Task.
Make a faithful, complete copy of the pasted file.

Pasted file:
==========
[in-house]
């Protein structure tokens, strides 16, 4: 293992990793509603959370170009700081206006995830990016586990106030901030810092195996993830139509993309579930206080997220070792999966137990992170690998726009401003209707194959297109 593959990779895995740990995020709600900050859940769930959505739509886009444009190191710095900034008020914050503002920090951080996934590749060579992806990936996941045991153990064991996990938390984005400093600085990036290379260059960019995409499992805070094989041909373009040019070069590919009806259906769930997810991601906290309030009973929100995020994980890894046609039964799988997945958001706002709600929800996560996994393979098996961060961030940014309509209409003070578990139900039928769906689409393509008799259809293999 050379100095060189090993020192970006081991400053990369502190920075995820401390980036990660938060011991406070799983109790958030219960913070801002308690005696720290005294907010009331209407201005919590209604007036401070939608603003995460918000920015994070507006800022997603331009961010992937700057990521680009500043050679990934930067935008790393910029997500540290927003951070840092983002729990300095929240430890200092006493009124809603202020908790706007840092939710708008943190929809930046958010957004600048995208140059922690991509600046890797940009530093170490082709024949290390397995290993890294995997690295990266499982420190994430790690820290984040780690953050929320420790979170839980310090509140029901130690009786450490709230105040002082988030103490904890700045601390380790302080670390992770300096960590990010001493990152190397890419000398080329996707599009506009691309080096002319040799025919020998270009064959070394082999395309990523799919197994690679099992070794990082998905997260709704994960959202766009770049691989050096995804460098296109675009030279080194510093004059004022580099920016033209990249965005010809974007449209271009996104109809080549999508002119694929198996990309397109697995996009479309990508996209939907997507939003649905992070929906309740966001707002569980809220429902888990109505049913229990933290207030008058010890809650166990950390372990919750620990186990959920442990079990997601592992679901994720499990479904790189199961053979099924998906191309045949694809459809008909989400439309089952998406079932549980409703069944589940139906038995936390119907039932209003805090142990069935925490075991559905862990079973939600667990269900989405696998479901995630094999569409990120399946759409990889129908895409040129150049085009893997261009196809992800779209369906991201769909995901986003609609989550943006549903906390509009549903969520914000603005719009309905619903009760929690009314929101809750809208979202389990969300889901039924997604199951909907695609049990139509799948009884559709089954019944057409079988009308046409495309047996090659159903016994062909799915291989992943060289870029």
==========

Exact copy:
[in-house]
């Protein structure tokens, strides 16, 4: 293992990793509603959370170009700081206006995830990016586990106030901030810092195996993830139509993309579930206080997220070792999966137990992170690998726009401003209707194959297109 593959990779895995740990995020709600900050859940769930959505739509886009444009190191710095900034008020914050503002920090951080996934590749060579992806990936996941045991153990064991996990938390984005400093600085990036290379260059960019995409499992805070094989041909373009040019070069590919009806259906769930997810991601906290309030009973929100995020994980890894046609039964799988997945958001706002709600929800996560996994393979098996961060961030940014309509209409003070578990139900039928769906689409393509008799259809293999 050379100095060189090993020192970006081991400053990369502190920075995820401390980036990660938060011991406070799983109790958030219960913070801002308690005696720290005294907010009331209407201005919590209604007036401070939608603003995460918000920015994070507006800022997603331009961010992937700057990521680009500043050679990934930067935008790393910029997500540290927003951070840092983002729990300095929240430890200092006493009124809603202020908790706007840092939710708008943190929809930046958010957004600048995208140059922690991509600046890797940009530093170490082709024949290390397995290993890294995997690295990266499982420190994430790690820290984040780690953050929320420790979170839980310090509140029901130690009786450490709230105040002082988030103490904890700045601390380790302080670390992770300096960590990010001493990152190397890419000398080329996707599009506009691309080096002319040799025919020998270009064959070394082999395309990523799919197994690679099992070794990082998905997260709704994960959202766009770049691989050096995804460098296109675009030279080194510093004059004022580099920016033209990249965005010809974007449209271009996104109809080549999508002119694929198996990309397109697995996009479309990508996209939907997507939003649905992070929906309740966001707002569980809220429902888990109505049913229990933290207030008058010890809650166990950390372990919750620990186990959920442990079990997601592992679901994720499990479904790189199961053979099924998906191309045949694809459809008909989400439309089952998406079932549980409703069944589940139906038995936390119907039932209003805090142990069935925490075991559905862990079973939600667990269900989405696998479901995630094999569409990120399946759409990889129908895409040129150049085009893997261009196809992800779209369906991201769909995901986003609609989550943006549903906390509009549903969520914000603005719009309905619903009760929690009314929101809750809208979202389990969300889901039924997604199951909907695609049990139509799948009884559709089954019944057409079988009308046409495309047996090659159903016994062909799915291989992943060289870029």